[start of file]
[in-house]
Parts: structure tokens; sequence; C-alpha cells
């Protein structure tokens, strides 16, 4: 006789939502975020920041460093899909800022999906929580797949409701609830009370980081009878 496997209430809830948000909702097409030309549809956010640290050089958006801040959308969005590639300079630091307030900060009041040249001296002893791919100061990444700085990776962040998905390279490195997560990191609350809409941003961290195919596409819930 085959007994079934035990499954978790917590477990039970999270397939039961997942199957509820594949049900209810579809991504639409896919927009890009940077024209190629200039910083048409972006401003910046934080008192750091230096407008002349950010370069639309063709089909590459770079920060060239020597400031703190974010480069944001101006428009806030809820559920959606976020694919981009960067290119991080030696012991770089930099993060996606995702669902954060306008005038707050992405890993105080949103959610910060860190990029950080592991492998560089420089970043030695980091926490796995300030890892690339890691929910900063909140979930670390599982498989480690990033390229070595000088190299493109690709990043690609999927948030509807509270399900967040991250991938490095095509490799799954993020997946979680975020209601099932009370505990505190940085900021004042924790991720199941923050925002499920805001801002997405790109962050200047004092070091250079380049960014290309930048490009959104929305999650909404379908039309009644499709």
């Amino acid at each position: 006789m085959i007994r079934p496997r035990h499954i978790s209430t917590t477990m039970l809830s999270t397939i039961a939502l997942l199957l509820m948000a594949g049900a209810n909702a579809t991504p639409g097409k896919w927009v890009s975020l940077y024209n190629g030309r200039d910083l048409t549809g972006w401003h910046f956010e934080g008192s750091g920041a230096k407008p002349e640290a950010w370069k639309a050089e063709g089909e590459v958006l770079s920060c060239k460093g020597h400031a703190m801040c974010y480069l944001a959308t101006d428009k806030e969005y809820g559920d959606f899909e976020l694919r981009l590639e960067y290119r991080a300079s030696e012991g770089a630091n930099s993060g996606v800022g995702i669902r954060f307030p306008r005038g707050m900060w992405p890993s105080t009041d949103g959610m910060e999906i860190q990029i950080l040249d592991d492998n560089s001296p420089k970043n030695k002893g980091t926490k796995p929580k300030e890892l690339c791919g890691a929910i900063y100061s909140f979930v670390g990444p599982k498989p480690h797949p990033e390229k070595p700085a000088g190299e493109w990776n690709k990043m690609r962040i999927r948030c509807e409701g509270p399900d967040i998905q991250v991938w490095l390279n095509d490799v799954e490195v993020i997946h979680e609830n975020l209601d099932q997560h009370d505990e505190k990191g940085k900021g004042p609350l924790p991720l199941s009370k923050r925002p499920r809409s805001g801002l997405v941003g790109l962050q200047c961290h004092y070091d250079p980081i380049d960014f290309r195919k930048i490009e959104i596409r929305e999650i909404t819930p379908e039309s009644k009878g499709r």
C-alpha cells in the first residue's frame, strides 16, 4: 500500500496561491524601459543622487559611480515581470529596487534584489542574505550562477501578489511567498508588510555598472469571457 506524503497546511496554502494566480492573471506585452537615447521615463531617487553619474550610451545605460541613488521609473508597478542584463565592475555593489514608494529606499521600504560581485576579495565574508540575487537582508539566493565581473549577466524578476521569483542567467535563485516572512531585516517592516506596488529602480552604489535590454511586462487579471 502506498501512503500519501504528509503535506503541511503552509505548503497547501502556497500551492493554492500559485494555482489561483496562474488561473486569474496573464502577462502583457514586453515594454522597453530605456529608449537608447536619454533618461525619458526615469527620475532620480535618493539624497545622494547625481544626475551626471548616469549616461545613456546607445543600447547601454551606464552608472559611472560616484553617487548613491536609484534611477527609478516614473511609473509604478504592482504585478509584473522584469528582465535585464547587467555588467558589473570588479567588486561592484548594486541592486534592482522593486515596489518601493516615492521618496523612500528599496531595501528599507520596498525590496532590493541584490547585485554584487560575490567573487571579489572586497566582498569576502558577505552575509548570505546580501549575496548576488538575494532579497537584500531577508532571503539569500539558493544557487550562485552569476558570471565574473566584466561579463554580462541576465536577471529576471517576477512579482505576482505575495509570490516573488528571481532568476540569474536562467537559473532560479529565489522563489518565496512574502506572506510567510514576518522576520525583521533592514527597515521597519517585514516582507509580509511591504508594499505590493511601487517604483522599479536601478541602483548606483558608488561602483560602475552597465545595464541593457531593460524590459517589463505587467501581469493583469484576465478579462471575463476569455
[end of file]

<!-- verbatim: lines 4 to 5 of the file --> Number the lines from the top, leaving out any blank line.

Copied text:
């Amino acid at each position: 006789m085959i007994r079934p496997r035990h499954i978790s209430t917590t477990m039970l809830s999270t397939i039961a939502l997942l199957l509820m948000a594949g049900a209810n909702a579809t991504p639409g097409k896919w927009v890009s975020l940077y024209n190629g030309r200039d910083l048409t549809g972006w401003h910046f956010e934080g008192s750091g920041a230096k407008p002349e640290a950010w370069k639309a050089e063709g089909e590459v958006l770079s920060c060239k460093g020597h400031a703190m801040c974010y480069l944001a959308t101006d428009k806030e969005y809820g559920d959606f899909e976020l694919r981009l590639e960067y290119r991080a300079s030696e012991g770089a630091n930099s993060g996606v800022g995702i669902r954060f307030p306008r005038g707050m900060w992405p890993s105080t009041d949103g959610m910060e999906i860190q990029i950080l040249d592991d492998n560089s001296p420089k970043n030695k002893g980091t926490k796995p929580k300030e890892l690339c791919g890691a929910i900063y100061s909140f979930v670390g990444p599982k498989p480690h797949p990033e390229k070595p700085a000088g190299e493109w990776n690709k990043m690609r962040i999927r948030c509807e409701g509270p399900d967040i998905q991250v991938w490095l390279n095509d490799v799954e490195v993020i997946h979680e609830n975020l209601d099932q997560h009370d505990e505190k990191g940085k900021g004042p609350l924790p991720l199941s009370k923050r925002p499920r809409s805001g801002l997405v941003g790109l962050q200047c961290h004092y070091d250079p980081i380049d960014f290309r195919k930048i490009e959104i596409r929305e999650i909404t819930p379908e039309s009644k009878g499709r």
C-alpha cells in the first residue's frame, strides 16, 4: 500500500496561491524601459543622487559611480515581470529596487534584489542574505550562477501578489511567498508588510555598472469571457 506524503497546511496554502494566480492573471506585452537615447521615463531617487553619474550610451545605460541613488521609473508597478542584463565592475555593489514608494529606499521600504560581485576579495565574508540575487537582508539566493565581473549577466524578476521569483542567467535563485516572512531585516517592516506596488529602480552604489535590454511586462487579471 502506498501512503500519501504528509503535506503541511503552509505548503497547501502556497500551492493554492500559485494555482489561483496562474488561473486569474496573464502577462502583457514586453515594454522597453530605456529608449537608447536619454533618461525619458526615469527620475532620480535618493539624497545622494547625481544626475551626471548616469549616461545613456546607445543600447547601454551606464552608472559611472560616484553617487548613491536609484534611477527609478516614473511609473509604478504592482504585478509584473522584469528582465535585464547587467555588467558589473570588479567588486561592484548594486541592486534592482522593486515596489518601493516615492521618496523612500528599496531595501528599507520596498525590496532590493541584490547585485554584487560575490567573487571579489572586497566582498569576502558577505552575509548570505546580501549575496548576488538575494532579497537584500531577508532571503539569500539558493544557487550562485552569476558570471565574473566584466561579463554580462541576465536577471529576471517576477512579482505576482505575495509570490516573488528571481532568476540569474536562467537559473532560479529565489522563489518565496512574502506572506510567510514576518522576520525583521533592514527597515521597519517585514516582507509580509511591504508594499505590493511601487517604483522599479536601478541602483548606483558608488561602483560602475552597465545595464541593457531593460524590459517589463505587467501581469493583469484576465478579462471575463476569455